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  • Mamaroneck Observer

Ethics Board: Barberio Violated Ethics Code

By Cindy Goldstein -

 

In a March 18, 2024 Decision, the Village Ethics Board (EB) found former Village Manager Jerry Barberio in violation of the Village Ethics Code but decided to end the matter at this time since Barberio is no longer employed by the Village.

 

Background

The complaint, filed June 9, 2023, cited Code Section 21-4 E(1)(e) which prohibits the hiring of a family member of an elected official.  Barberio had hired the brother of Trustee Leilani Yizar-Reid as a laborer.  There was also a question of whether or not there was an appearance of impropriety in the brother’s hiring as “payback for the trustee’s support of Mr. Barberio’s salary increase.”  See full Decision HERE.  See prior article HERE

 

Investigation

The details of the investigation are outlined in the Decision which includes transcripts of interviews with Barberio, Yizar-Reid, Harbor Master Jeff LaRusso and Human Resources Director Danielle Gilliard.  Barberio, LaRusso and Yizar-Reid attended the interviews represented by legal counsel.

 

Each of the individuals interviewed stated they had no knowledge of the nepotism section of the Code of Ethics, including the two individuals responsible for all Village hiring – the Village Manager (officially designated the hiring manager) and Danielle Gilliard, the Human Resources Director.

 

During his October 30th interview Barberio stated he had never read the Code of Ethics and was unaware of any anti-nepotism clause despite the fact that when he was hired in February 2019, he signed an acknowledgement letter that he received and reviewed the Code of Ethics. 


Editor’s Note: In a letter dated February 14, 2020 Barberio also cited provisions of the Code in response to a complaint received against a member of the EB.  See HERE.

 

Gilliard specifically stated when she was first hired by the Village (in a different capacity) she only received a summary of the Code provisions and did not have to sign off on having received it.  However, she went on to say she had read the Code of Ethics when originally hired and had signed off as having received it but did not recall the nepotism section.  The transcript is not clear as to exactly when Gilliard read the Code.  As Human Resources Director, Gilliard participated in interviewing Yizar-Reid’s brother.

 

Both Barberio and Gilliard were unable to recall the answers to many of the EB members’ other questions.  Referring mostly to dates and conversations with others, Barberio responded “I don’t recall” nine times as shown in the transcript that was made a part of the decision.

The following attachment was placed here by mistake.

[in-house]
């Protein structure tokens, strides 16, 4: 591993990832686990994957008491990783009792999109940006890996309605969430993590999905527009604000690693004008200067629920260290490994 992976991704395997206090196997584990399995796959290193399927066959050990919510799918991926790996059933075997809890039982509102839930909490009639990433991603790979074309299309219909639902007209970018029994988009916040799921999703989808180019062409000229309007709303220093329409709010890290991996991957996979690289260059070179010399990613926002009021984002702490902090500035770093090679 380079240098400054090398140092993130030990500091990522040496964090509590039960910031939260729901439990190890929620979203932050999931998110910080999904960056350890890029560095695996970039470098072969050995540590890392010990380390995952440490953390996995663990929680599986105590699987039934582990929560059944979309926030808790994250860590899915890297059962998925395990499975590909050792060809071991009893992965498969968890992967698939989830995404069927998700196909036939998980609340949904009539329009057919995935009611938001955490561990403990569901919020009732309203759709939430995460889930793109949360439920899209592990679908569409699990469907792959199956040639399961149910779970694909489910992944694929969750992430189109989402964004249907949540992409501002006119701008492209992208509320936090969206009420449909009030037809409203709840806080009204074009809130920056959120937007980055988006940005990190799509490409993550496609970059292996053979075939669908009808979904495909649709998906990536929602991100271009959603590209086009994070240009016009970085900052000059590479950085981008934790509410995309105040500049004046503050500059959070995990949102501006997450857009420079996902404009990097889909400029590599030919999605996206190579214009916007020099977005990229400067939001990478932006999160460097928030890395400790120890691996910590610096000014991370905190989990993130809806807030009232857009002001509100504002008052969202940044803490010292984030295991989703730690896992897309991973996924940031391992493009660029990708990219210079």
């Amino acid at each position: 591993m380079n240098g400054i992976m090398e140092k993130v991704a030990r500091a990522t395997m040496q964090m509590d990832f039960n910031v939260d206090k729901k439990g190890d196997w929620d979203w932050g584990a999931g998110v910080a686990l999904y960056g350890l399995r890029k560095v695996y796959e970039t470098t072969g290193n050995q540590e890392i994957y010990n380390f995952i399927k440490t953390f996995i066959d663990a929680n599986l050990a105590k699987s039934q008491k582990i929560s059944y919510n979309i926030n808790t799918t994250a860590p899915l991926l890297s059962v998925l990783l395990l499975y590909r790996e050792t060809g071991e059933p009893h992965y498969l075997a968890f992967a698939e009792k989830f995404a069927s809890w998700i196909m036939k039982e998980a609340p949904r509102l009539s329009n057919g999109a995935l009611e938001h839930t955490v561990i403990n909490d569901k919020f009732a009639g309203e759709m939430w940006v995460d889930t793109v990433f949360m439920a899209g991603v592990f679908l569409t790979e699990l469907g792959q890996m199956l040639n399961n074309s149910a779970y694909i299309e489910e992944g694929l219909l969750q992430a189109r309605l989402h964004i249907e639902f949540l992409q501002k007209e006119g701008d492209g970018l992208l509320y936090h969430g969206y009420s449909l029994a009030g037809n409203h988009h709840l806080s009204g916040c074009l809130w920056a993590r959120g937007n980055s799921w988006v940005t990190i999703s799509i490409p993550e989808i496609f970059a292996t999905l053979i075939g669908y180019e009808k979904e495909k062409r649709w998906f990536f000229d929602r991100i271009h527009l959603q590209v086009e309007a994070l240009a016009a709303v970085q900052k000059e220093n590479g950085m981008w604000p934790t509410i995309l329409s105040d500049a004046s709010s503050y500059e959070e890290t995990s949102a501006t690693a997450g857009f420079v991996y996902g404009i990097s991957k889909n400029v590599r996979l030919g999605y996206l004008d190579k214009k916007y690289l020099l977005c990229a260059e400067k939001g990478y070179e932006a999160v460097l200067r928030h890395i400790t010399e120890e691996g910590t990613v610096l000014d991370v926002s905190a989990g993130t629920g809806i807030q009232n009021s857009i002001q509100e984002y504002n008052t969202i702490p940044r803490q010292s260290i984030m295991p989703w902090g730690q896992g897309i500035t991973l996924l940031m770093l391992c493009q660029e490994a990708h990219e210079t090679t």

The investigation also included forensic examinations of Village emails and text messages that revealed only one instance of contradictory evidence.  Also, despite the requirement, Barberio’s Village phone may not have been used for all his work calls and texts between March 2022 and August 2023 and therefore, the EB’s investigation may not have been complete.  Additionally, because of the purchase of a new work phone for Barberio in March 2023 some data would not have been recoverable if it had been deleted.  Furthermore, none of the devices examined were synched with cloud storage (which would have retained deleted material) and the EB could not determine what, if any, information was not available to them.

 

Waiver

Code Section 21-15 provides that a waiver of the Code requirements may be granted by the EB in their discretion.  The EB granted the waiver for the trustee’s brother to work for the Village on November 29, 2023 (See HERE) approximately eight months after he applied to work in the Harbor Master’s office.

 

Findings

The EB found that Barberio violated section 21-4 E (1) (e) by hiring Trustee Yizar-Reid’s brother.  They went on to find that Barberio and HR Director Gilliard should have been aware of the nepotism section of the Code and initiated a request for a waiver.  Neither Yizar-Reid nor her brother were responsible for applying for a waiver.

 

The EB found that the brother’s qualifications for the job did not appear inferior to any other applicants for the job and the EB granted a post-hiring waiver of the nepotism section.  Not granting the waiver, the EB stated, would be unnecessarily punitive.

 

The EB declined to take further action as Barberio has now left the employ of the Village of Mamaroneck and additional costs would be incurred if they pursued a formal complaint.   They cited the cost of conducting the investigation including forensic technical services to find potentially deleted emails and mobile phone data as well as the legal fees payable to the lawyers representing the Village employees who appeared for interviews.


Editor’s Note: If the EB assessed a fine for the violation, the Village would have to pay the fine to itself if Barberio had applied for and received indemnification under Village Code Chapter 36.

 

In the Village’s current budget cycle, the Ethics Board has asked for a separate budget for funding investigations.  See HERE. The Board of Trustees is also continuing to evaluate proposed changes to the ethics code in what has been an ongoing and multi-year review.



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